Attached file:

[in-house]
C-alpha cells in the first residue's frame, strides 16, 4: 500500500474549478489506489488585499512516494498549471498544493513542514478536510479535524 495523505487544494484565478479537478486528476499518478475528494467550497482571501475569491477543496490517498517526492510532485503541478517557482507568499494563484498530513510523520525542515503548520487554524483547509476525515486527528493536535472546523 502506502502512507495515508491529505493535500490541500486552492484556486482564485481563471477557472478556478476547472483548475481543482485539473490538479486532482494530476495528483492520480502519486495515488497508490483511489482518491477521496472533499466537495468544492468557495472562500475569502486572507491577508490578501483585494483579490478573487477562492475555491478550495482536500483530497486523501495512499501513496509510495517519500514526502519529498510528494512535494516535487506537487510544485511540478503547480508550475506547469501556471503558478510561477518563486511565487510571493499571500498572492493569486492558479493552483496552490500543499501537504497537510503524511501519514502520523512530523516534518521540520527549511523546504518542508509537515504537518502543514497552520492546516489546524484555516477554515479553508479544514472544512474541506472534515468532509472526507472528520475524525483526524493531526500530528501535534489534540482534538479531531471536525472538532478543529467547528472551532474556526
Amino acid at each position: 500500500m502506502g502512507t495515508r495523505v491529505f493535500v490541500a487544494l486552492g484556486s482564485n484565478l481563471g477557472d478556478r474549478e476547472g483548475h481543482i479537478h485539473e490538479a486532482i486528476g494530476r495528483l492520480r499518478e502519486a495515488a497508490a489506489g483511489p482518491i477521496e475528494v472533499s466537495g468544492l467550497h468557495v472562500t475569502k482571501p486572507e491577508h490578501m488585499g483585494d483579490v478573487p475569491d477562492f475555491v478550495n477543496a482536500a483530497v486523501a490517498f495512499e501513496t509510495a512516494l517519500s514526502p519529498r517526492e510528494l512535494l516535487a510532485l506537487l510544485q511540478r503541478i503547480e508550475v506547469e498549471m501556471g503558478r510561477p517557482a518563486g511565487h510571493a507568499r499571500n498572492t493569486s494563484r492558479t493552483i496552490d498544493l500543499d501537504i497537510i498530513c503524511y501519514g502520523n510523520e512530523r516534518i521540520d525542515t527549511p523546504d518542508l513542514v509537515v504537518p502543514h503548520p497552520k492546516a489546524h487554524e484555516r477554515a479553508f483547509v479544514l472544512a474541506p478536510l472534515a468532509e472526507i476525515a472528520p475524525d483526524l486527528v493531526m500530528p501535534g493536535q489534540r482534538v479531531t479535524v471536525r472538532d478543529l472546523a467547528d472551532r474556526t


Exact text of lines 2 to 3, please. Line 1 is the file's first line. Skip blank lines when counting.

C-alpha cells in the first residue's frame, strides 16, 4: 500500500474549478489506489488585499512516494498549471498544493513542514478536510479535524 495523505487544494484565478479537478486528476499518478475528494467550497482571501475569491477543496490517498517526492510532485503541478517557482507568499494563484498530513510523520525542515503548520487554524483547509476525515486527528493536535472546523 502506502502512507495515508491529505493535500490541500486552492484556486482564485481563471477557472478556478476547472483548475481543482485539473490538479486532482494530476495528483492520480502519486495515488497508490483511489482518491477521496472533499466537495468544492468557495472562500475569502486572507491577508490578501483585494483579490478573487477562492475555491478550495482536500483530497486523501495512499501513496509510495517519500514526502519529498510528494512535494516535487506537487510544485511540478503547480508550475506547469501556471503558478510561477518563486511565487510571493499571500498572492493569486492558479493552483496552490500543499501537504497537510503524511501519514502520523512530523516534518521540520527549511523546504518542508509537515504537518502543514497552520492546516489546524484555516477554515479553508479544514472544512474541506472534515468532509472526507472528520475524525483526524493531526500530528501535534489534540482534538479531531471536525472538532478543529467547528472551532474556526
Amino acid at each position: 500500500m502506502g502512507t495515508r495523505v491529505f493535500v490541500a487544494l486552492g484556486s482564485n484565478l481563471g477557472d478556478r474549478e476547472g483548475h481543482i479537478h485539473e490538479a486532482i486528476g494530476r495528483l492520480r499518478e502519486a495515488a497508490a489506489g483511489p482518491i477521496e475528494v472533499s466537495g468544492l467550497h468557495v472562500t475569502k482571501p486572507e491577508h490578501m488585499g483585494d483579490v478573487p475569491d477562492f475555491v478550495n477543496a482536500a483530497v486523501a490517498f495512499e501513496t509510495a512516494l517519500s514526502p519529498r517526492e510528494l512535494l516535487a510532485l506537487l510544485q511540478r503541478i503547480e508550475v506547469e498549471m501556471g503558478r510561477p517557482a518563486g511565487h510571493a507568499r499571500n498572492t493569486s494563484r492558479t493552483i496552490d498544493l500543499d501537504i497537510i498530513c503524511y501519514g502520523n510523520e512530523r516534518i521540520d525542515t527549511p523546504d518542508l513542514v509537515v504537518p502543514h503548520p497552520k492546516a489546524h487554524e484555516r477554515a479553508f483547509v479544514l472544512a474541506p478536510l472534515a468532509e472526507i476525515a472528520p475524525d483526524l486527528v493531526m500530528p501535534g493536535q489534540r482534538v479531531t479535524v471536525r472538532d478543529l472546523a467547528d472551532r474556526t